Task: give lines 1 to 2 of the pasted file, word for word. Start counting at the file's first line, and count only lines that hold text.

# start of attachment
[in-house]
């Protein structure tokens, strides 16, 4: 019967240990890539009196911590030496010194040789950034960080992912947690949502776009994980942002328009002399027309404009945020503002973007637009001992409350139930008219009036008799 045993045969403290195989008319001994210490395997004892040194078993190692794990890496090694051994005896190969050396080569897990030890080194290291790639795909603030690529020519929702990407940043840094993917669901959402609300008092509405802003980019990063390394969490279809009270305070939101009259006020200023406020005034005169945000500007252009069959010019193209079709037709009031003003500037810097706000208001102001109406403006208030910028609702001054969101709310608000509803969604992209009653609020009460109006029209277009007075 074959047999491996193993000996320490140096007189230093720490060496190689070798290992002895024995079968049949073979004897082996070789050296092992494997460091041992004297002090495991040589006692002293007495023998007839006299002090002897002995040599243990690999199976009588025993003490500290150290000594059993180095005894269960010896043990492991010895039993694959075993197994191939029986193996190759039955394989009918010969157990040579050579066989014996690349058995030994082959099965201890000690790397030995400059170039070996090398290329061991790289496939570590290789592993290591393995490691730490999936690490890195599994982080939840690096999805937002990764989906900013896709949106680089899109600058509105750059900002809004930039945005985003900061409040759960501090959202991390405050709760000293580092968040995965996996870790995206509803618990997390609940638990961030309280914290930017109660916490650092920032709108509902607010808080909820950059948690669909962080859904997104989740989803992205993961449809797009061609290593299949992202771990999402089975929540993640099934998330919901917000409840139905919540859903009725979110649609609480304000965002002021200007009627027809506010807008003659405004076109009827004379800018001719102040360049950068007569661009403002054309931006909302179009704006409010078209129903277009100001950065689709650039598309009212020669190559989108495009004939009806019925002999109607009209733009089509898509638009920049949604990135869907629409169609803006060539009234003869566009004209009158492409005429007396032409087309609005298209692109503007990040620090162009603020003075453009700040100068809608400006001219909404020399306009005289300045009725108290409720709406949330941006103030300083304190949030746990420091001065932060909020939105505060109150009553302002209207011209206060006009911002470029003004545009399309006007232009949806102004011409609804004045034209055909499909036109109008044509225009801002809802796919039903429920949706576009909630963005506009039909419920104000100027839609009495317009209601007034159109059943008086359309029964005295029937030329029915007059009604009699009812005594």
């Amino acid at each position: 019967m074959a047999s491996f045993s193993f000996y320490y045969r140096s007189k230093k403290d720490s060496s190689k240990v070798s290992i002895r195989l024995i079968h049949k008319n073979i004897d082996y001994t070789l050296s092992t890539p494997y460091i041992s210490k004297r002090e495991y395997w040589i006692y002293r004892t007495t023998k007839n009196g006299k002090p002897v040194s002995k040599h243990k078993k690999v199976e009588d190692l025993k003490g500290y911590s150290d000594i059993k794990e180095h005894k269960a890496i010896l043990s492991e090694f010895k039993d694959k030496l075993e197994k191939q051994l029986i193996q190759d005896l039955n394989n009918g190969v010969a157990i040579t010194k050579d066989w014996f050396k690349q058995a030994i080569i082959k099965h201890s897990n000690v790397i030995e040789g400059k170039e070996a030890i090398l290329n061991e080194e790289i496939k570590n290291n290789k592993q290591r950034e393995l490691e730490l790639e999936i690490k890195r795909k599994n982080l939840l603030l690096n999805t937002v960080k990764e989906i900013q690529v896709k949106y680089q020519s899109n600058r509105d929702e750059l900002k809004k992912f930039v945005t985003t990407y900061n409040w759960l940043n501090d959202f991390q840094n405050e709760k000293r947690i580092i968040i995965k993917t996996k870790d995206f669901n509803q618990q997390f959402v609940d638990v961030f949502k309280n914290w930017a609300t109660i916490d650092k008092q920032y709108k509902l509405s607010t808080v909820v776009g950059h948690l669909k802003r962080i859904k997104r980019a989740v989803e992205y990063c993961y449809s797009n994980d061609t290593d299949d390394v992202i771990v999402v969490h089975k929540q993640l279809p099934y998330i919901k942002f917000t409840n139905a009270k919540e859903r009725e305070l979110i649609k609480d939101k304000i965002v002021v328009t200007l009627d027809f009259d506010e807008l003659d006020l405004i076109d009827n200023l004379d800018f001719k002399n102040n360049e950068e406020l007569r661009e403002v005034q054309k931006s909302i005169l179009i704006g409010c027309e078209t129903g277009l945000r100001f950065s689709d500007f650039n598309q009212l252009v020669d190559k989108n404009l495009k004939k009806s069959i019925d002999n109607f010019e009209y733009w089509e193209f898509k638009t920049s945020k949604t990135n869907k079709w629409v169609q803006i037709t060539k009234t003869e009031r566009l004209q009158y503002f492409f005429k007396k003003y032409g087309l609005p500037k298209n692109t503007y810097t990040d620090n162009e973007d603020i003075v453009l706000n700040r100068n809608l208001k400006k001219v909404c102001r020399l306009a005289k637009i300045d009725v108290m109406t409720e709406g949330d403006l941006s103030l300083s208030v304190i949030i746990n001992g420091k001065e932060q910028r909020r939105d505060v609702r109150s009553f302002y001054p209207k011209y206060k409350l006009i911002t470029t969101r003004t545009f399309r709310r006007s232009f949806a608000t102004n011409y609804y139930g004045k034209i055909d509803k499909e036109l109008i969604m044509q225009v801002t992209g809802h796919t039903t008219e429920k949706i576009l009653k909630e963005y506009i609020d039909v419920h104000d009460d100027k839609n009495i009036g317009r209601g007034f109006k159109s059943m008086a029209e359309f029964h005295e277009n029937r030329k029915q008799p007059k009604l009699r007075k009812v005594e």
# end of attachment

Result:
[in-house]
């Protein structure tokens, strides 16, 4: 019967240990890539009196911590030496010194040789950034960080992912947690949502776009994980942002328009002399027309404009945020503002973007637009001992409350139930008219009036008799 045993045969403290195989008319001994210490395997004892040194078993190692794990890496090694051994005896190969050396080569897990030890080194290291790639795909603030690529020519929702990407940043840094993917669901959402609300008092509405802003980019990063390394969490279809009270305070939101009259006020200023406020005034005169945000500007252009069959010019193209079709037709009031003003500037810097706000208001102001109406403006208030910028609702001054969101709310608000509803969604992209009653609020009460109006029209277009007075 074959047999491996193993000996320490140096007189230093720490060496190689070798290992002895024995079968049949073979004897082996070789050296092992494997460091041992004297002090495991040589006692002293007495023998007839006299002090002897002995040599243990690999199976009588025993003490500290150290000594059993180095005894269960010896043990492991010895039993694959075993197994191939029986193996190759039955394989009918010969157990040579050579066989014996690349058995030994082959099965201890000690790397030995400059170039070996090398290329061991790289496939570590290789592993290591393995490691730490999936690490890195599994982080939840690096999805937002990764989906900013896709949106680089899109600058509105750059900002809004930039945005985003900061409040759960501090959202991390405050709760000293580092968040995965996996870790995206509803618990997390609940638990961030309280914290930017109660916490650092920032709108509902607010808080909820950059948690669909962080859904997104989740989803992205993961449809797009061609290593299949992202771990999402089975929540993640099934998330919901917000409840139905919540859903009725979110649609609480304000965002002021200007009627027809506010807008003659405004076109009827004379800018001719102040360049950068007569661009403002054309931006909302179009704006409010078209129903277009100001950065689709650039598309009212020669190559989108495009004939009806019925002999109607009209733009089509898509638009920049949604990135869907629409169609803006060539009234003869566009004209009158492409005429007396032409087309609005298209692109503007990040620090162009603020003075453009700040100068809608400006001219909404020399306009005289300045009725108290409720709406949330941006103030300083304190949030746990420091001065932060909020939105505060109150009553302002209207011209206060006009911002470029003004545009399309006007232009949806102004011409609804004045034209055909499909036109109008044509225009801002809802796919039903429920949706576009909630963005506009039909419920104000100027839609009495317009209601007034159109059943008086359309029964005295029937030329029915007059009604009699009812005594």